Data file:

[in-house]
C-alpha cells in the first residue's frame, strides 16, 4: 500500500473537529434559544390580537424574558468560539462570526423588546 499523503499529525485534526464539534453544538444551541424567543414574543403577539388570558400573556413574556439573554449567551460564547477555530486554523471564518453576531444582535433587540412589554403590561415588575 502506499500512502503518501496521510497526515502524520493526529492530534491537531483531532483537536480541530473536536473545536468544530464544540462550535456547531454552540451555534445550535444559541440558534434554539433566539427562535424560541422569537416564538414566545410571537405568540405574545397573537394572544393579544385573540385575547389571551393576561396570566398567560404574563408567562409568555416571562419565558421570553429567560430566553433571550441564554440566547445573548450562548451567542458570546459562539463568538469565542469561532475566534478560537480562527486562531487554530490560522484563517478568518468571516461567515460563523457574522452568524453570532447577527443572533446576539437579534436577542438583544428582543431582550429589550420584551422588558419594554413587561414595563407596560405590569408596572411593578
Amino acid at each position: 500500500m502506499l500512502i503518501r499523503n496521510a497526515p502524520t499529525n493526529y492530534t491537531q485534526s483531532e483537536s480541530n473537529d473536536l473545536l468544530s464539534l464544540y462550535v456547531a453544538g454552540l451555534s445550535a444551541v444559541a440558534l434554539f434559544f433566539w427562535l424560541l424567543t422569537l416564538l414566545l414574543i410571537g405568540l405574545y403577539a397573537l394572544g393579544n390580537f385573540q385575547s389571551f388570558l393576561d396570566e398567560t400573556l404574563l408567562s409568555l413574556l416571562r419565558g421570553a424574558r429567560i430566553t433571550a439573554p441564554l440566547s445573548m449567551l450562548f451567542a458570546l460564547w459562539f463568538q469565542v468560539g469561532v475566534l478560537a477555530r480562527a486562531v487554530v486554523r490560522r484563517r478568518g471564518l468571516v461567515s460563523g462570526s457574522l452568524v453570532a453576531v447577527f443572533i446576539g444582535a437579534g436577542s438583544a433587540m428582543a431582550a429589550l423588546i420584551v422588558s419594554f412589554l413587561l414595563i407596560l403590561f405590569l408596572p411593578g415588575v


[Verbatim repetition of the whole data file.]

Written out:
[in-house]
C-alpha cells in the first residue's frame, strides 16, 4: 500500500473537529434559544390580537424574558468560539462570526423588546 499523503499529525485534526464539534453544538444551541424567543414574543403577539388570558400573556413574556439573554449567551460564547477555530486554523471564518453576531444582535433587540412589554403590561415588575 502506499500512502503518501496521510497526515502524520493526529492530534491537531483531532483537536480541530473536536473545536468544530464544540462550535456547531454552540451555534445550535444559541440558534434554539433566539427562535424560541422569537416564538414566545410571537405568540405574545397573537394572544393579544385573540385575547389571551393576561396570566398567560404574563408567562409568555416571562419565558421570553429567560430566553433571550441564554440566547445573548450562548451567542458570546459562539463568538469565542469561532475566534478560537480562527486562531487554530490560522484563517478568518468571516461567515460563523457574522452568524453570532447577527443572533446576539437579534436577542438583544428582543431582550429589550420584551422588558419594554413587561414595563407596560405590569408596572411593578
Amino acid at each position: 500500500m502506499l500512502i503518501r499523503n496521510a497526515p502524520t499529525n493526529y492530534t491537531q485534526s483531532e483537536s480541530n473537529d473536536l473545536l468544530s464539534l464544540y462550535v456547531a453544538g454552540l451555534s445550535a444551541v444559541a440558534l434554539f434559544f433566539w427562535l424560541l424567543t422569537l416564538l414566545l414574543i410571537g405568540l405574545y403577539a397573537l394572544g393579544n390580537f385573540q385575547s389571551f388570558l393576561d396570566e398567560t400573556l404574563l408567562s409568555l413574556l416571562r419565558g421570553a424574558r429567560i430566553t433571550a439573554p441564554l440566547s445573548m449567551l450562548f451567542a458570546l460564547w459562539f463568538q469565542v468560539g469561532v475566534l478560537a477555530r480562527a486562531v487554530v486554523r490560522r484563517r478568518g471564518l468571516v461567515s460563523g462570526s457574522l452568524v453570532a453576531v447577527f443572533i446576539g444582535a437579534g436577542s438583544a433587540m428582543a431582550a429589550l423588546i420584551v422588558s419594554f412589554l413587561l414595563i407596560l403590561f405590569l408596572p411593578g415588575v